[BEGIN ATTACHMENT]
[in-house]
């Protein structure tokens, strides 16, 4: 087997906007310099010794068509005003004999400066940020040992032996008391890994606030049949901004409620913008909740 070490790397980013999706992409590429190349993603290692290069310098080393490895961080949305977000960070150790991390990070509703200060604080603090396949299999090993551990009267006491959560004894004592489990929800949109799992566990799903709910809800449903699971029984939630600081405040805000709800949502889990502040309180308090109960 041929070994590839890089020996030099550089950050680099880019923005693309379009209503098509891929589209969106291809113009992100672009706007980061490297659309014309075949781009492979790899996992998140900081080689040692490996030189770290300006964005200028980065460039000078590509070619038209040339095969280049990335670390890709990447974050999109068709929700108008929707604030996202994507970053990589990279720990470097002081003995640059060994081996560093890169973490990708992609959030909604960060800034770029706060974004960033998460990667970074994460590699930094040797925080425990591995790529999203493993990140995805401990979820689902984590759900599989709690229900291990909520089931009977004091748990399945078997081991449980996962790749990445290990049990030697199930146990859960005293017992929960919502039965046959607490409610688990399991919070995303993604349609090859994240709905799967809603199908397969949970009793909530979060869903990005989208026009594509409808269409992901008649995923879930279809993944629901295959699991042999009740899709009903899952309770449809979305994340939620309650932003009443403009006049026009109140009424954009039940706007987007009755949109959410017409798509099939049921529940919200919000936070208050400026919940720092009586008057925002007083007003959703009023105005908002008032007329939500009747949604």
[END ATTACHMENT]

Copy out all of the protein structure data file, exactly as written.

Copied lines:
[in-house]
């Protein structure tokens, strides 16, 4: 087997906007310099010794068509005003004999400066940020040992032996008391890994606030049949901004409620913008909740 070490790397980013999706992409590429190349993603290692290069310098080393490895961080949305977000960070150790991390990070509703200060604080603090396949299999090993551990009267006491959560004894004592489990929800949109799992566990799903709910809800449903699971029984939630600081405040805000709800949502889990502040309180308090109960 041929070994590839890089020996030099550089950050680099880019923005693309379009209503098509891929589209969106291809113009992100672009706007980061490297659309014309075949781009492979790899996992998140900081080689040692490996030189770290300006964005200028980065460039000078590509070619038209040339095969280049990335670390890709990447974050999109068709929700108008929707604030996202994507970053990589990279720990470097002081003995640059060994081996560093890169973490990708992609959030909604960060800034770029706060974004960033998460990667970074994460590699930094040797925080425990591995790529999203493993990140995805401990979820689902984590759900599989709690229900291990909520089931009977004091748990399945078997081991449980996962790749990445290990049990030697199930146990859960005293017992929960919502039965046959607490409610688990399991919070995303993604349609090859994240709905799967809603199908397969949970009793909530979060869903990005989208026009594509409808269409992901008649995923879930279809993944629901295959699991042999009740899709009903899952309770449809979305994340939620309650932003009443403009006049026009109140009424954009039940706007987007009755949109959410017409798509099939049921529940919200919000936070208050400026919940720092009586008057925002007083007003959703009023105005908002008032007329939500009747949604």